The petition seeking re-consideration and overturning of the Apex Court's decision in 'Sardar Syedna Taher Saifuddin Saheb Vs. The state of Bombay' then issued a writ of mandamus directing the State of Maharashtra to give effect to the provisions of the Bombay Prevention of Excommunication Act, 1949. Notably, the Supreme Court held by a 4: 1 majority that the Bombay Prevention of Excommunication Act was unconstitutional because it violated Article 26 (b) of the Constitution and was not protected by Article 25(2). The Court will decide the balance of rights between those that are excommunicated and the rights of the religious denomination. This matter was taken up by the constitution bench on 20th of September 2022.
C.B.I. v R.R. Kishore
Section 6A(1) of the DPSE Act shows that immunity has been guaranteed for personnel at the level of Joint Secretary and above. In the framework of Article 20 of the Indian Constitution, the moot point to be dealt with by the court is whether such immunity can be deprived by a retrospective operation of a judgment of the court.
Karmanya Singh Sareen v Union of India
Sita Soren v Union of India
This appeal deals with the question of whether Article 105/194 (2) of the Constitution of India confers any immunity to the Members of Parliament/Legislative Assembly from being prosecuted for an offense involving the offer or acceptance of a bribe to cast a vote in a legislature. The Constitutional bench is also tasked to review P.V. Narasimha Vs State((1998) 4 SCC 626).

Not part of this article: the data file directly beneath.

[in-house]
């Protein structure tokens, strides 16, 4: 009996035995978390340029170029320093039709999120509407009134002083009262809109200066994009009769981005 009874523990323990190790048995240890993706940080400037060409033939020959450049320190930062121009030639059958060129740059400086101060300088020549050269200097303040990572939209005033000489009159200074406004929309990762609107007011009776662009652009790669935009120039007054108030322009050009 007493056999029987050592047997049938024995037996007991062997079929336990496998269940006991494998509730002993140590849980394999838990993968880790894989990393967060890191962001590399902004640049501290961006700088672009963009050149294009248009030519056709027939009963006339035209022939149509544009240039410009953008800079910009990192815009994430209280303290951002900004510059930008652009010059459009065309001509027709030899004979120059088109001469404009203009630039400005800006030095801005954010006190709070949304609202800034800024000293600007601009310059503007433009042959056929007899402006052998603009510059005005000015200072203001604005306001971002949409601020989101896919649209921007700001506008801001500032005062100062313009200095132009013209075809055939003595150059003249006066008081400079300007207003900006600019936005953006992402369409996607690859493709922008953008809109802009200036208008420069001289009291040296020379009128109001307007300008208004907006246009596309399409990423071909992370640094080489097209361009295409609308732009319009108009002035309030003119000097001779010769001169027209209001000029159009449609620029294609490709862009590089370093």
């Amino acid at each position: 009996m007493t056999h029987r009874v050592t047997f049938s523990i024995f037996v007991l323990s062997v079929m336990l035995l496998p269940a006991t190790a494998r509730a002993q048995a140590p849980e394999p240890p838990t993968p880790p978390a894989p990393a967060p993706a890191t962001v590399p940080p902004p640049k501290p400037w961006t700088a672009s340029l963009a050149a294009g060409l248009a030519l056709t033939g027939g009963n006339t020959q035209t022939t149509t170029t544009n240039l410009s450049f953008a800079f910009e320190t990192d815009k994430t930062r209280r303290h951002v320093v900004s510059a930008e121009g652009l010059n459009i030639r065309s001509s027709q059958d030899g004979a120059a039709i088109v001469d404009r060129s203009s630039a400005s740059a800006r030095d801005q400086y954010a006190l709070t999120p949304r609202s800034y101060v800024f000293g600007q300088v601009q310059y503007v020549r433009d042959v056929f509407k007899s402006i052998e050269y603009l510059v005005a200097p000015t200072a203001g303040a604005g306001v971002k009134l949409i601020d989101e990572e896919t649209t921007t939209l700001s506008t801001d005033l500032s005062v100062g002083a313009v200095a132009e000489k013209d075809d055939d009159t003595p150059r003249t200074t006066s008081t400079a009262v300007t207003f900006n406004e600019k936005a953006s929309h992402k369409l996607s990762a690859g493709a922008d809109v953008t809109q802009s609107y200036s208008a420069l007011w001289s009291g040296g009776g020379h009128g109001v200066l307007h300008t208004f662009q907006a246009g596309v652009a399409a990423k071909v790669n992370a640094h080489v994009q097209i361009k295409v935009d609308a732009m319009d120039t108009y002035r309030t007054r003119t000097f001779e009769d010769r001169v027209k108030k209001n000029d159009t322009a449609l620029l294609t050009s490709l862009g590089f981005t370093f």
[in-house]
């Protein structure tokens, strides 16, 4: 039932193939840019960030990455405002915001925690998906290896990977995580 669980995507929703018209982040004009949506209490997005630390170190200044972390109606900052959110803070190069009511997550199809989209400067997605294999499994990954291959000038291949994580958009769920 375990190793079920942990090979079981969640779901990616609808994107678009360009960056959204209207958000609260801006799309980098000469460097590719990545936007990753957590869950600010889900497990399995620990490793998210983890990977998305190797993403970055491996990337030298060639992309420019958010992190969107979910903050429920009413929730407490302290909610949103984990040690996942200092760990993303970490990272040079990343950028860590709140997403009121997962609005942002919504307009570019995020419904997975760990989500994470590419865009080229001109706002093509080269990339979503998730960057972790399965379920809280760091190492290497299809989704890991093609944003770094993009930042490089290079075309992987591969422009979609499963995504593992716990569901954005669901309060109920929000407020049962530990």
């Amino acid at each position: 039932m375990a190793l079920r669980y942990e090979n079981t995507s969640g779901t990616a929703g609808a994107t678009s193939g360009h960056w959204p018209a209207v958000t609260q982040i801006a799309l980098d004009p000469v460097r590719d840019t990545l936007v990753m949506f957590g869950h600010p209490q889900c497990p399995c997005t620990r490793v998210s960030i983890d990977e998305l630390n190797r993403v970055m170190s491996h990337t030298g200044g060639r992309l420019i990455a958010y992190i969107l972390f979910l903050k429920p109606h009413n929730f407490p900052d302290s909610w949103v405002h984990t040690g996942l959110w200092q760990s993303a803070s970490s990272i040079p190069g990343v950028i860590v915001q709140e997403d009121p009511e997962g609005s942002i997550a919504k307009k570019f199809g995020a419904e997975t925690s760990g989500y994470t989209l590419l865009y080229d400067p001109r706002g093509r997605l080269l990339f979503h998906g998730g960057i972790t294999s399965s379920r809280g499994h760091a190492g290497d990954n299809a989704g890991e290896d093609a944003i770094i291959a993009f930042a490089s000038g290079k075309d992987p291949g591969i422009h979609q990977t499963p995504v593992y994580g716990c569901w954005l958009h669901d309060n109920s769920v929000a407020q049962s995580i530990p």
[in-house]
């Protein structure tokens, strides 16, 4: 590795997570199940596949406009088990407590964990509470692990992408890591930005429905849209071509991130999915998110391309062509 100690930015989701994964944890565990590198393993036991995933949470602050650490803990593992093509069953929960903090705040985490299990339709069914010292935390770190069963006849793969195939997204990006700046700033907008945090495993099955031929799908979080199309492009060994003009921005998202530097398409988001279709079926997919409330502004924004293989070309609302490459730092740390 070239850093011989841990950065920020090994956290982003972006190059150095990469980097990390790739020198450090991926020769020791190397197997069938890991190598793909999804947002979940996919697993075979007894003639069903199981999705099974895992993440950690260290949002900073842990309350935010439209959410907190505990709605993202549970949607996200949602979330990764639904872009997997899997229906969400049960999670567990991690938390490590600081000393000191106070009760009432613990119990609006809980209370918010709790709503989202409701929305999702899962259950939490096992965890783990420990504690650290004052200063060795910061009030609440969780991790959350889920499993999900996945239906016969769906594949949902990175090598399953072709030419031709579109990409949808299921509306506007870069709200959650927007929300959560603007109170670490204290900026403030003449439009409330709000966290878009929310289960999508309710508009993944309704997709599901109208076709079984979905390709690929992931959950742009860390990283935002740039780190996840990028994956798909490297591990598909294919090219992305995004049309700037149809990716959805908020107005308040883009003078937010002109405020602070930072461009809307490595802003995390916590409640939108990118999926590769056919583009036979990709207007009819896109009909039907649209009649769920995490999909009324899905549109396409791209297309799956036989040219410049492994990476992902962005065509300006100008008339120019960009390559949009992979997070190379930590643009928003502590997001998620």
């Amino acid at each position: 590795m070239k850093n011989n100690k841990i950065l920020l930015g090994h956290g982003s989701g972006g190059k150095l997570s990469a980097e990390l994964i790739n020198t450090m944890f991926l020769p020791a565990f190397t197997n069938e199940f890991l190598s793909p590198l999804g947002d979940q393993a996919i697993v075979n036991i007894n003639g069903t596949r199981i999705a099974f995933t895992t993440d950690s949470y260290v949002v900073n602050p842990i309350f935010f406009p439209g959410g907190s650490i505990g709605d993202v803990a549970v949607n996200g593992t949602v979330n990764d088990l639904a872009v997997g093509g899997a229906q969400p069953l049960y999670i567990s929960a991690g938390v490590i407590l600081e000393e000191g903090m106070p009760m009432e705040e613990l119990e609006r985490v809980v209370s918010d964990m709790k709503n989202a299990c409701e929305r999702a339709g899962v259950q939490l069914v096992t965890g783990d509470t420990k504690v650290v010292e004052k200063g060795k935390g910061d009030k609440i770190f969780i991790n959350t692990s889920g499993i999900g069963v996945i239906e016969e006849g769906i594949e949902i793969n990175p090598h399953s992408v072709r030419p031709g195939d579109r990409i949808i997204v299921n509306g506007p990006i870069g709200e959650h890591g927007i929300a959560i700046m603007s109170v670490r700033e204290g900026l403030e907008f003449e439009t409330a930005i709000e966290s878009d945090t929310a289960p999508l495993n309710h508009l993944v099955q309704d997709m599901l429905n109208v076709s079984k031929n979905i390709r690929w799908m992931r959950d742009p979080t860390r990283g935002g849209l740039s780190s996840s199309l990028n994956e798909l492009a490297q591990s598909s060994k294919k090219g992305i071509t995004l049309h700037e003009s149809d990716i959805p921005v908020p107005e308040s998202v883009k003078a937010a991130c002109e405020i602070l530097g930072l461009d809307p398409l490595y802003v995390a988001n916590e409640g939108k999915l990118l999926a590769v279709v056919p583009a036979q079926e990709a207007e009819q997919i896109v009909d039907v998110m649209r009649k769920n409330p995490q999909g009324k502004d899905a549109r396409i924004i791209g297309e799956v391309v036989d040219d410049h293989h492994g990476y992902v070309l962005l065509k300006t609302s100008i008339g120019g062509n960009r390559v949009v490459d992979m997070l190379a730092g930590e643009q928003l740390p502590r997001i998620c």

Union of India v Union Carbide Corporation
The Union of India filed a curative appeal in 2010 claiming that the 1989 settlement was "seriously compromised" and asking for further compensation from Union Carbide in the amount of over 7,400 crores. Centre said that the earlier settlement was based on incorrect assumptions about the number of deaths, injuries, and losses, and has not taken into account the subsequent environmental degradation. The sufficiency of the settlement reached in 1989 will be re-evaluated by the Constitutional Bench. On the 20th of September, 2022, the constitution bench sought a response from the centre on the curative petition and listed it for the 11th of October, 2022.